Kavanagh, Mat, 1876-1954

Mat Kavanagh

A short biography of Mat Kavanagh, Liverpool-Irish class struggle anarchist.

“For the young anarchists of the 30s, of whom I was one, and right until the 50s, Mat was our link with the traditional working class Anarchism of the past and our mentor as no other” - Albert Meltzer

Mat Kavanagh was a life-long anarchist , one of the few who connected the generations of the Socialist League, and even before, with the new generations that emerged with the Spanish Civil War.

He appears to have been born in Limerick in Ireland in 1876. He came to England via Dublin and became involved in the anarchist movement in his early youth, being active in Liverpool in the years before World War One. He worked with Kropotkin, Malatesta and Rocker on a number of occasions. Rudolf Rocker who spent some time in Liverpool in 1898 working with Jewish anarchists there, was to note that the English speaking group was really active at the time, and had three “good, popular speakers” which alongside Kavanagh, included O’Shea and Despres. They spoke every Sunday morning at the Monument in central Liverpool. Anarchist pamphlets and papers sold well there.

Later in 1907 Kavanagh was one of those who set up the Liverpool group of the Industrial Union of Direct Actionists, founded by Guy Aldred, John Turner and Charlie Lahr. The Liverpool group had 15 members and Mat appears to have been its most active member. The Liverpool group was to invite Guy Aldred up from London to speak and conduct a campaign in June of that year. Aldred was accompanied by his girlfriend, the anarchist Rose Witkop. Mat assumed that they were already living in free union, and offered them a double bed, much to Rose’s outrage and Mat’s subsequent embarrassment! The Liverpool meetings attracted large audiences and were noted in the local press.

When Jimmy Dick and Lorenzo Portet set up a short-lived Modern School in 1908 in Liverpool, based on the ideas of the martyred Spanish libertarian Francisco Ferrer, Mat was to lecture regularly there. Among other topics he talked on the subject of the Paris Commune.

He was one of the anarchist speakers at Trafalgar Square in 1912, alongside James Tochatti , Carl Quinn, etc speaking against the deportation of the celebrated Italian anarchist Malatesta.

Like most British anarchists, Mat took a clear anti-militarist stand during World War One.
John Hewetson in his obituary of Mat in Freedom was to remark that Mat was “imprisoned no less than 9 times, always on revolutionary issues and could discourse most entertainingly on the prisons of these islands”.

In 1916 Mat went back to Dublin to take part in the activity initiated by Connolly and Larkin. However, he was never under any illusions about Irish nationalism which finally triumphed over the original revolutionary aspirations of 1916. Mat’s ideas proved to be unacceptable and he returned to England.

Mat was, with his wife Leah, one of those who contributed to work on the Whiteway anarchist colony near Stroud in Gloucestershire, which had been founded in 1897.

During the years after Freedom ceased publication in 1927 Mat was one of the few that kept the ideas of anarchism alive in Britain. He spoke at the first open-air meeting of the newly-invigorated anarchist movement in Paddington in 1936, an attempt to start a series of mass meetings. It came under attack from the fascists who were successfully driven off.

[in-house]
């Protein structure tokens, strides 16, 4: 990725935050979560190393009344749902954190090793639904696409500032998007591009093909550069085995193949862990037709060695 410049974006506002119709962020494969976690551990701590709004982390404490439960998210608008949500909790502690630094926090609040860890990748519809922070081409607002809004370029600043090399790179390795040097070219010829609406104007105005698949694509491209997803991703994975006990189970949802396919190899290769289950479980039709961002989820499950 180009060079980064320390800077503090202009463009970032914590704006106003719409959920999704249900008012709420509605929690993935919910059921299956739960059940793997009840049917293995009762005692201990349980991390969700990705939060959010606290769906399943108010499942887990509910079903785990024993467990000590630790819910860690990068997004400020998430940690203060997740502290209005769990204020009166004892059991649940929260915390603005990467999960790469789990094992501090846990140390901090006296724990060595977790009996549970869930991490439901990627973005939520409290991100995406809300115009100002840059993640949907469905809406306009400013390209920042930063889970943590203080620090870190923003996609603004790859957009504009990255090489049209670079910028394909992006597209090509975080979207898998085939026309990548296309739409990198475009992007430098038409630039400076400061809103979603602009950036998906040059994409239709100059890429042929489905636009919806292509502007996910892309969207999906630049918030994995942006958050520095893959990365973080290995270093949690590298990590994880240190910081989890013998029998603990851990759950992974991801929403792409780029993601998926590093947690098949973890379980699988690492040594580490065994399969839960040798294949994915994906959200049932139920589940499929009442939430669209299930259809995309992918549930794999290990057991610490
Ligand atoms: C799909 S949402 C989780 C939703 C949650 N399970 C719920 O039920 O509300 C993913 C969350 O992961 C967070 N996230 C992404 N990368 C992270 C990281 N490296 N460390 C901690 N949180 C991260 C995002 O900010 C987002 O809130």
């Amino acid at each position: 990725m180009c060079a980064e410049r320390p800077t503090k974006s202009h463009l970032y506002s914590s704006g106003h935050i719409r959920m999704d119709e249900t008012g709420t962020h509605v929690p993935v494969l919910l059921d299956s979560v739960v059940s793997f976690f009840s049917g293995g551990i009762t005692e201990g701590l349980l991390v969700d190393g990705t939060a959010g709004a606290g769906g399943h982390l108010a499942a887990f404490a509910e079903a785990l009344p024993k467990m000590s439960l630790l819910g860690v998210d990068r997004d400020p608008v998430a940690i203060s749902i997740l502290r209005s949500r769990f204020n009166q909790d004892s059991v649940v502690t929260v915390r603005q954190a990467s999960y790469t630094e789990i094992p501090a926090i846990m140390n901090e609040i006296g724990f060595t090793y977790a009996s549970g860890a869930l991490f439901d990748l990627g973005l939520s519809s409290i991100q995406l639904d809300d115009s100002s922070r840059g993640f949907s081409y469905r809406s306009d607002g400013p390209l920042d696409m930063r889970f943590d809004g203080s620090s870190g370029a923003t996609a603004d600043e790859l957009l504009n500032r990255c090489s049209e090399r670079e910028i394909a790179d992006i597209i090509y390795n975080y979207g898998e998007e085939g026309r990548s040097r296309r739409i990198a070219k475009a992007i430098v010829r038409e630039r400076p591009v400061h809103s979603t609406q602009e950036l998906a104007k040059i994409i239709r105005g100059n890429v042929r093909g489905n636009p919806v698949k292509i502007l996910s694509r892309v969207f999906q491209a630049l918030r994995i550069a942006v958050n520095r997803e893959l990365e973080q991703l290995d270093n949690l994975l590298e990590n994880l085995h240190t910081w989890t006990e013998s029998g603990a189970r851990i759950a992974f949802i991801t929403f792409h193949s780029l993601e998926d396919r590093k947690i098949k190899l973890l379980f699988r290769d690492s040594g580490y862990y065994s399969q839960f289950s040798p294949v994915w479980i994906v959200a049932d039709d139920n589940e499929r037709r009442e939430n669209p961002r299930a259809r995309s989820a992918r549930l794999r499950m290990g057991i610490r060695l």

From 1937 Mat met up with Jack White of Irish Citizen Army fame, who had rallied to anarchism as a consequence of the Spanish revolution. They worked together on a survey of Irish labour but this was irretrievably lost when White died in 1940 and his heirs burnt his papers.

During the war Mat moved to Southend. According to Louis Adeane writing in Freedom for May 22nd 1954, Mat's only son Sean spoke regularly at an open air pitch on anarchism on the seafront there on most Sunday mornings and at the Southend Forum "a sort of club in a small, dirty room in a poor part of the town for a lecture and talk, with Mat as the speaker more than once". One of the great sadnesses of his life was to occur during the war when Sean, not yet twenty, was called up in the early years of the war and was to shortly die in the fighting. Mat regularly cut the hair of members of the Southend Community, a commune based at nearby Westcliff-on-Sea at 34 Retreat Road, and later at Oakwood, Brook Hill, Wickford. This had been set up in 1939. It appears that the Essex teenagers Norman and Donald Potter spent time at this commune and were introduced to the ideas of anarchism by Mat. Norman Potter became a famous designer, poet and furniture maker whilst Donald (who used the name Louis Adeane-see above) was a poet.
Now in his sixties, Mat was interned under Regulation 18b with other members of the local anarchist group and the Independent Labour Party and pacifists, when Southend was declared a danger area by the authorities. Mat organised these together and demanded to see the Commandant of the internment camp. He requested that the anarchists, socialists and Jews interned there be separated from the Mosley fascists who had also been rounded up. Eventually the authorities backed down and released Mat and co, realising that the so-called anti-fascist war they were pursuing would be questioned if obvious anti-fascists were being imprisoned alongside fascists.

Mat contributed to the pages of Solidarity, the paper of the Anti-Parliamentary Communist Federation, which appeared from 1938 and continued throughout the Second World War.